Meeting Notes for Mar. 8, 2017

 President elect Richard DeRock introduces Rotary exchange student Putter, from Thailand

President elect Richard DeRock introduces Rotary exchange student Putter, from Thailand

This week we welcomed two Rotary exchange students, Putter and Olivia, from Thailand and Australia respectively as our guest speakers. It was an illuminating and educational presentation about two vastly different nations and cultures that are both fascinating. Please take some time to connect with President-elect Richard and ask about these amazing kids. We encourage you to connect with them while they are in our district! 

Guests included Kevin Rimes.

Happy Bucks:  

  • $1 from Richard for more snow in the forests, which is a good thing
  • $1 from Rob for being home in Waterville after working in California
  • $1 from Martin for his daughter Clare, who just won a major playwriting award
  • $1 from Greg, for his optimism in chartering a bus to take baseball players to Yakima, even though it was snowing the night before
  • $1 from Earl, who got to see his grandkids recently

Announcements

Then we welcomed three new members to the group! 

Welcome new WNR members Jeremy French, Patrick Bodell and Dr. Cameron Alexander. We're glad to welcome you to our club, and Rotary International!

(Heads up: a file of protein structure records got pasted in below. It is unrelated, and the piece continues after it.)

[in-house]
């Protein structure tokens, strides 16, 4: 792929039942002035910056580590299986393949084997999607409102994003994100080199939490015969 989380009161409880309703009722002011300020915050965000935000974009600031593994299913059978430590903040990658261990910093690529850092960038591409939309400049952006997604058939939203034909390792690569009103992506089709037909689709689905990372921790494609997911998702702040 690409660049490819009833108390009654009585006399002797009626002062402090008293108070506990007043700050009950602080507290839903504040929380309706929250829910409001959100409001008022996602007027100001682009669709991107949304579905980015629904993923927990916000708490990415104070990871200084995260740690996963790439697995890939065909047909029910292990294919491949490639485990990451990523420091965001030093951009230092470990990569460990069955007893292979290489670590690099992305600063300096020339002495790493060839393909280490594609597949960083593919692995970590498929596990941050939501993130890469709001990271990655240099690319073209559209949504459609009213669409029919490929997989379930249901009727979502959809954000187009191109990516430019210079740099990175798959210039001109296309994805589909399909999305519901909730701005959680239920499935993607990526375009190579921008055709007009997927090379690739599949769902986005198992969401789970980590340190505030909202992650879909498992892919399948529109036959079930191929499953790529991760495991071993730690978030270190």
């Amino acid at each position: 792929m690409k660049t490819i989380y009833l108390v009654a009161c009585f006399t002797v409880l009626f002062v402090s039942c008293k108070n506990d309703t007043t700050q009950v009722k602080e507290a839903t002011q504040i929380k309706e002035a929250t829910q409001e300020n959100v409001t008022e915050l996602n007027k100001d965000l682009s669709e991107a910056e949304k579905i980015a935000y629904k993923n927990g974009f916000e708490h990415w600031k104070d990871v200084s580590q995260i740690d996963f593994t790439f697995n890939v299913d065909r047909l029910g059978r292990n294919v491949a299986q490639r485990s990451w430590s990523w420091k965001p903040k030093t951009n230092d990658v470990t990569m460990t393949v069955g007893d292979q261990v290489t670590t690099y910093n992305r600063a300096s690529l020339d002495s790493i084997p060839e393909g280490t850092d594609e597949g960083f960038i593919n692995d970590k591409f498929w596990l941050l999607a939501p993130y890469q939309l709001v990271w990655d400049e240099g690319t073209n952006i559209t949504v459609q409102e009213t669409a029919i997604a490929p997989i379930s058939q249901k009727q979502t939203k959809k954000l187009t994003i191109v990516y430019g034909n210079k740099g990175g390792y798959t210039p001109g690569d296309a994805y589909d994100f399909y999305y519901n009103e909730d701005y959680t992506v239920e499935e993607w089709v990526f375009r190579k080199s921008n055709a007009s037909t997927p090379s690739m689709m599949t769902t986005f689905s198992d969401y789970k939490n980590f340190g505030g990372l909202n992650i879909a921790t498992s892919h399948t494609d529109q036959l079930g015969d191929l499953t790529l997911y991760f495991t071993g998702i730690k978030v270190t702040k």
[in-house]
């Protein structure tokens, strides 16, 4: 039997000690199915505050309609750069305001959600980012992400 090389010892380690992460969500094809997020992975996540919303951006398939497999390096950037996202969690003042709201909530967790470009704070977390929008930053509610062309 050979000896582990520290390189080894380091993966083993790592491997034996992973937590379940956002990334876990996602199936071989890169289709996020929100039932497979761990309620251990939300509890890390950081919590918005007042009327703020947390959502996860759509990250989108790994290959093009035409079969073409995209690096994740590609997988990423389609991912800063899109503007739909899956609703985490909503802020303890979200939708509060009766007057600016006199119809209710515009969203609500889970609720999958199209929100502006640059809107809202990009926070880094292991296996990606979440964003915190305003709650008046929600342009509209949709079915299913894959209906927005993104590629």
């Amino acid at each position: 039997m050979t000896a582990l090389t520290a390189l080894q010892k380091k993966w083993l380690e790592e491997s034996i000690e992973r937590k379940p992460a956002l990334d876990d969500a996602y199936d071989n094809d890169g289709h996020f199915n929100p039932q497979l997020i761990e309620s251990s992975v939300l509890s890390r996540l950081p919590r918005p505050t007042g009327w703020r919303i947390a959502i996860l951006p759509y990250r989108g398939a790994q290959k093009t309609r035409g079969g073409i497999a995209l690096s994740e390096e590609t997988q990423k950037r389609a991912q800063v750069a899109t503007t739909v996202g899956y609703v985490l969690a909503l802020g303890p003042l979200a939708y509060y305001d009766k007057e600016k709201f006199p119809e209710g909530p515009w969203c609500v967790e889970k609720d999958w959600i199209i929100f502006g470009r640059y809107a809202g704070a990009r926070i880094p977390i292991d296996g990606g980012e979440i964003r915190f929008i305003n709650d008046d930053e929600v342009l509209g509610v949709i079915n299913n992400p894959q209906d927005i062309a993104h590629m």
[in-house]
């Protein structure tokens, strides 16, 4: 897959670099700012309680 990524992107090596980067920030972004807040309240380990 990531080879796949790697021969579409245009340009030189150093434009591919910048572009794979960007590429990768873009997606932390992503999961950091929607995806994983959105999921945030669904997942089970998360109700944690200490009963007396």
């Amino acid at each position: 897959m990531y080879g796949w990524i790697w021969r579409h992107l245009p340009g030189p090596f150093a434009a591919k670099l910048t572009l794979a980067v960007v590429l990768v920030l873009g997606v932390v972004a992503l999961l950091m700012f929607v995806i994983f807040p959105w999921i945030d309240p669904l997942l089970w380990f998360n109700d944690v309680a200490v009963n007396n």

dom's book corner

 An illuminating look into the stark realities of too many modern American homes in communities left in the lurch of the once-vibrant industrial and manufacturing economy of the midwest. 

An illuminating look into the stark realities of too many modern American homes in communities left in the lurch of the once-vibrant industrial and manufacturing economy of the midwest. 

If you read one book this year, make it this book. J.D. Vance is 31. My age. So you may ask yourself: what does this young guy have to write a memoir about? Well to start with he's the survivor of a childhood domestic situation that'll make your stomach churn. Drug addicted mother, absent father, and a string of male authority figures who cared little to nothing about him. A crushing, ever-present, ceaseless poverty and no hope for any real future that doesn't involve a teenage pregnancy and/or alcohol and drug abuse. Yet there's a ray of sunshine – his hillbilly grandparents. They gave him the stability and shelter this clearly brilliant youngster needed to get his stuff together enough to join the Marines and then later attend and graduate from Yale Law School, as an editor of the esteemed law review no less. He now works in finance and is an all-around success with a bright future in politics (I know I'd vote for him).

I found this book sad, but hopeful. Optimisitc, yet realistic about the sorry state of affairs in which we find too many communities across this country. It's an unfiltered look into the terrible reality that is too many chaotic homes for too many kids in this, the supposedly greatest country on earth. 

- WNR Secretary Dominick Bonny